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Lesley Gore is a singer-songwriter best remembered for her 1963 smash single "It's My Party." Gore also scored hits with "Maybe I Know" and "You Don't Own Me."
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One song that stood out from the rest, however, was "You Don't Own Me," an unapologetic declaration that women are not objects that men can possess and control. Perhaps ironically, the song was actually written by male songwriting duo John Madera and Dave White, but Gore's powerful vocals and passion for the lyrics inspired teenage girls to not let boys push them around. The song held steady at No. 2 for weeks,
surpassed only by The Beatles world-changing smash, "I Want to Hold Your Hand."
As Gore explained the record: "When I first heard that song at the age of 16 or 17, feminism wasn't quite a going proposition yet. Some people talked about it, but it wasn't in any kind of state at the time. My take on that song was: I'm 17, what a wonderful thing, to be able to stand up on a stage and shake your finger at people and sing you don't own me."
Gore had to look far and wide to find female mentors in the male-dominated record industry of 1960s America. One who inspired her was feminist lawyer and politician Bella Abzug, who became a close friend. When Bette Midler, Diane Keaton and Goldie Hawn covered "You Don't Own Me" for the 1996 comedy The First Wives Club—a film about women taking revenge on their cheating, lying and manipulative ex-husbands—the anthem found a new lease on life for a younger generation of fans.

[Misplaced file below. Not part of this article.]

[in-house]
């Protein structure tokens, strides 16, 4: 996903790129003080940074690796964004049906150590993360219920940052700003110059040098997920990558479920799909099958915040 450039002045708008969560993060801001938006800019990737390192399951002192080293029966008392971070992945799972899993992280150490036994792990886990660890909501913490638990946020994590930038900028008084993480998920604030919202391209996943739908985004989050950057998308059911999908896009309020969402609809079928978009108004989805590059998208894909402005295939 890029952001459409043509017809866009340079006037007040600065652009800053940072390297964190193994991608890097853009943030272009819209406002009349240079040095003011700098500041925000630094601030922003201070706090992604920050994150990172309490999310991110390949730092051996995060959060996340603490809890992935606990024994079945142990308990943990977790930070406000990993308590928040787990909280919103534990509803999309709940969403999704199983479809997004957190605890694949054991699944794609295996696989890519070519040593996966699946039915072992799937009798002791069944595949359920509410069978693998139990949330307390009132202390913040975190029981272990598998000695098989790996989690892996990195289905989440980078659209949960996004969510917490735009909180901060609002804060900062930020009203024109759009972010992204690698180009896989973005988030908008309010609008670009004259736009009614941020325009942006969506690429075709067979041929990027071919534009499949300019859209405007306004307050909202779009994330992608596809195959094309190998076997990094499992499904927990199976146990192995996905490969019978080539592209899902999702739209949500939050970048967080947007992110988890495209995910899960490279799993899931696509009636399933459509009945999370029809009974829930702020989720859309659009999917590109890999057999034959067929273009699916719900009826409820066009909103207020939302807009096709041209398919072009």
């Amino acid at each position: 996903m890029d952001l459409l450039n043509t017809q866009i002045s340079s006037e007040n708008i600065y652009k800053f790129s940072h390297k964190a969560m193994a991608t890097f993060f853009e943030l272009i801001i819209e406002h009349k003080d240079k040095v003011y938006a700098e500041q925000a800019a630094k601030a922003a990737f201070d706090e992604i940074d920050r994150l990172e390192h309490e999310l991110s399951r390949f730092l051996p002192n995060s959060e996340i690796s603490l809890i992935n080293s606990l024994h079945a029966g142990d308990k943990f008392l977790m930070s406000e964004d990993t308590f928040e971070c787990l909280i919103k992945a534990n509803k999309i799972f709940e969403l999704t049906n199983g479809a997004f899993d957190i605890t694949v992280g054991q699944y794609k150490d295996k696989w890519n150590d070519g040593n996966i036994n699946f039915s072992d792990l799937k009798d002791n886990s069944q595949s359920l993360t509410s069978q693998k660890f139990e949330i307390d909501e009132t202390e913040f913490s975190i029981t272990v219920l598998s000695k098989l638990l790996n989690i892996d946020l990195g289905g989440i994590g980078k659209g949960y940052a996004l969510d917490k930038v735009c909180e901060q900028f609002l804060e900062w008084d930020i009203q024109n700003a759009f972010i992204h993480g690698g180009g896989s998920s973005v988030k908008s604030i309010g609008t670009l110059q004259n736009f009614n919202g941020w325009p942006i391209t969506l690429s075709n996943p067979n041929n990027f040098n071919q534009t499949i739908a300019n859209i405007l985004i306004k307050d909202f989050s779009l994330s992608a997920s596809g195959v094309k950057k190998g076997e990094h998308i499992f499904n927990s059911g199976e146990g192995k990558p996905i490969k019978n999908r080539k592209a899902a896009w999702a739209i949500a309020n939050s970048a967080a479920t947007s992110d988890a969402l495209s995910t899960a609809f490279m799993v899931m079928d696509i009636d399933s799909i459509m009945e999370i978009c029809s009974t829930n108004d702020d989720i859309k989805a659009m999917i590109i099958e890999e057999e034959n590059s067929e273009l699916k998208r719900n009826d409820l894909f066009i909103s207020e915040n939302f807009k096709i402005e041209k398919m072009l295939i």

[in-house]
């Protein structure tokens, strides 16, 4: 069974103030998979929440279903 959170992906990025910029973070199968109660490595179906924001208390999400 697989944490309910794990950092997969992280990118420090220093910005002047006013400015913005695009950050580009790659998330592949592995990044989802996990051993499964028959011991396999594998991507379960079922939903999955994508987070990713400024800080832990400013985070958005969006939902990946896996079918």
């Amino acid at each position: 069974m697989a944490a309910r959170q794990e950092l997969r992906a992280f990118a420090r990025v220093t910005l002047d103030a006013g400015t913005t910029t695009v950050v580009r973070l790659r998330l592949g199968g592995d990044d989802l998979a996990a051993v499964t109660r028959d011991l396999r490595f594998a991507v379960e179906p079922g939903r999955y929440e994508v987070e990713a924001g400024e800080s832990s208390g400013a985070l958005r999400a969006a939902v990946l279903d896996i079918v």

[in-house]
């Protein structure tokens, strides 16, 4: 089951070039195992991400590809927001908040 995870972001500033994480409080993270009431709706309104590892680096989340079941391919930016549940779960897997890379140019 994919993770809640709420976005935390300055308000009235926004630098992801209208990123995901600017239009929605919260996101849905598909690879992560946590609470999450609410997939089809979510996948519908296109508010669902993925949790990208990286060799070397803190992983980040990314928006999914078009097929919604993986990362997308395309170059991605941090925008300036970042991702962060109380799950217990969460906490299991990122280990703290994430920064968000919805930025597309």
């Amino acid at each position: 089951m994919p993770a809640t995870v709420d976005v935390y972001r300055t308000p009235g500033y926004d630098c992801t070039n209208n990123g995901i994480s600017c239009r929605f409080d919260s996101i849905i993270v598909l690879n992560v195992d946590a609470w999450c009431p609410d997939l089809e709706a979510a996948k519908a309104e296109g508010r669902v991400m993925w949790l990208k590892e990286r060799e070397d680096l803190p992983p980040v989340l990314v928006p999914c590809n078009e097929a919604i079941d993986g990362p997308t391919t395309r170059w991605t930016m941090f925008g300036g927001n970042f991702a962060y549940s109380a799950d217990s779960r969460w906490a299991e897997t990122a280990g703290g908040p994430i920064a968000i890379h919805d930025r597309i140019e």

After graduating from high school, Gore continued to pursue music but did not let her career get in the way of higher education. She attended Sarah Lawrence College, an all-female university, and reserved summers and holidays for performances, recording sessions and tours. Later in the 1960s, Gore released singles such as "Treat Me Like a Lady," "He Gives Me Love (La, La, La)" and "California Nights," but she remained more focused on studying than performing, a move that ultimately slowed down her career.
At Sarah Lawrence College, Gore took courses in literature and drama, enjoying every minute of it: "I was a good student and I enjoyed school," Gore later said of her experience at the school. "The campus was kind of like a haven for me. A beautiful school and an excellent philosophy. They treat women like human beings, and they were doing that back then. It felt really good to ... feel good being a woman, and Sarah Lawrence had a lot to do with helping me feel that way."
It was also at Sarah Lawrence that Gore realized that she was a lesbian. Before college, she later explained, she simply had never had the time to examine her true feelings. "I had boyfriends," she said. "I was scheduled to get married ... All of that was part of the agenda at the time ... Part of the problem that I had ... was being out in the public. It was hard to even explore it. I wasn't even left that opportunity. When I talk to some of my gay women friends now who might just be a little bit older than me, they would come in from [Long] Island or New Jersey, and they would put on their black Levis and black jackets and run to the bars. I wasn't quite able to do that."
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American society experienced a revolution in the late 1960s and early 70s, especially for African-Americans and women. Janis Joplin was the finest white blues singer of her generation; female singer-songwriters like Carole King and Joni Mitchell shared their innermost thoughts and feelings; Aretha Franklin emerged as the Queen of Soul; and Bonnie Raitt established herself as both a strong vocalist and a brilliant guitarist. Through their music, the women of this era created the soundtrack of social progress.
Influential Female Musicians of the 1960s 17 people in this group
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Famous Singers 691 people in this group